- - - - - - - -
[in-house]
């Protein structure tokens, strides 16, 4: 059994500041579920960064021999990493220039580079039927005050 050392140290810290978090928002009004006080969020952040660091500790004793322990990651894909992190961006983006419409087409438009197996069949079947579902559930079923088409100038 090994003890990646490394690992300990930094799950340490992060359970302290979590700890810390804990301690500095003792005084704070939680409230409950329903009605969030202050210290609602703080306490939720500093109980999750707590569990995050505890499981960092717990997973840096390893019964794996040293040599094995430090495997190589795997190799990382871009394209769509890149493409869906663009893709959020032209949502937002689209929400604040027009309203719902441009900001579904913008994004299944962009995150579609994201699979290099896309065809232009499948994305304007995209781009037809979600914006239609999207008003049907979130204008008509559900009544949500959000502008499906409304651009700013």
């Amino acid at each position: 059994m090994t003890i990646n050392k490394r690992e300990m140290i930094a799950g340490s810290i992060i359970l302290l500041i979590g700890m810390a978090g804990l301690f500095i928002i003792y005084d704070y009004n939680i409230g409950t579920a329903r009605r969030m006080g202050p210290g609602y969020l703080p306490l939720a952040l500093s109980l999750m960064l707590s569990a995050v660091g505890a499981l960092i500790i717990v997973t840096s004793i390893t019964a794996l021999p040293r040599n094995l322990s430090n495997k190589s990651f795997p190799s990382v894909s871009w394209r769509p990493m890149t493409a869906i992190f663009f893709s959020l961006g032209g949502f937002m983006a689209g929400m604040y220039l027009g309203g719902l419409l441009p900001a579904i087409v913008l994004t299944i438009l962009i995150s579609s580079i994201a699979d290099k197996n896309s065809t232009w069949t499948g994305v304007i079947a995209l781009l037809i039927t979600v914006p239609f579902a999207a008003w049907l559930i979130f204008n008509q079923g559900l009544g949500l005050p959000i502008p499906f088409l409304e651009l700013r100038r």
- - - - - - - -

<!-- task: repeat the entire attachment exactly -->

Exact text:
[in-house]
């Protein structure tokens, strides 16, 4: 059994500041579920960064021999990493220039580079039927005050 050392140290810290978090928002009004006080969020952040660091500790004793322990990651894909992190961006983006419409087409438009197996069949079947579902559930079923088409100038 090994003890990646490394690992300990930094799950340490992060359970302290979590700890810390804990301690500095003792005084704070939680409230409950329903009605969030202050210290609602703080306490939720500093109980999750707590569990995050505890499981960092717990997973840096390893019964794996040293040599094995430090495997190589795997190799990382871009394209769509890149493409869906663009893709959020032209949502937002689209929400604040027009309203719902441009900001579904913008994004299944962009995150579609994201699979290099896309065809232009499948994305304007995209781009037809979600914006239609999207008003049907979130204008008509559900009544949500959000502008499906409304651009700013």
């Amino acid at each position: 059994m090994t003890i990646n050392k490394r690992e300990m140290i930094a799950g340490s810290i992060i359970l302290l500041i979590g700890m810390a978090g804990l301690f500095i928002i003792y005084d704070y009004n939680i409230g409950t579920a329903r009605r969030m006080g202050p210290g609602y969020l703080p306490l939720a952040l500093s109980l999750m960064l707590s569990a995050v660091g505890a499981l960092i500790i717990v997973t840096s004793i390893t019964a794996l021999p040293r040599n094995l322990s430090n495997k190589s990651f795997p190799s990382v894909s871009w394209r769509p990493m890149t493409a869906i992190f663009f893709s959020l961006g032209g949502f937002m983006a689209g929400m604040y220039l027009g309203g719902l419409l441009p900001a579904i087409v913008l994004t299944i438009l962009i995150s579609s580079i994201a699979d290099k197996n896309s065809t232009w069949t499948g994305v304007i079947a995209l781009l037809i039927t979600v914006p239609f579902a999207a008003w049907l559930i979130f204008n008509q079923g559900l009544g949500l005050p959000i502008p499906f088409l409304e651009l700013r100038r």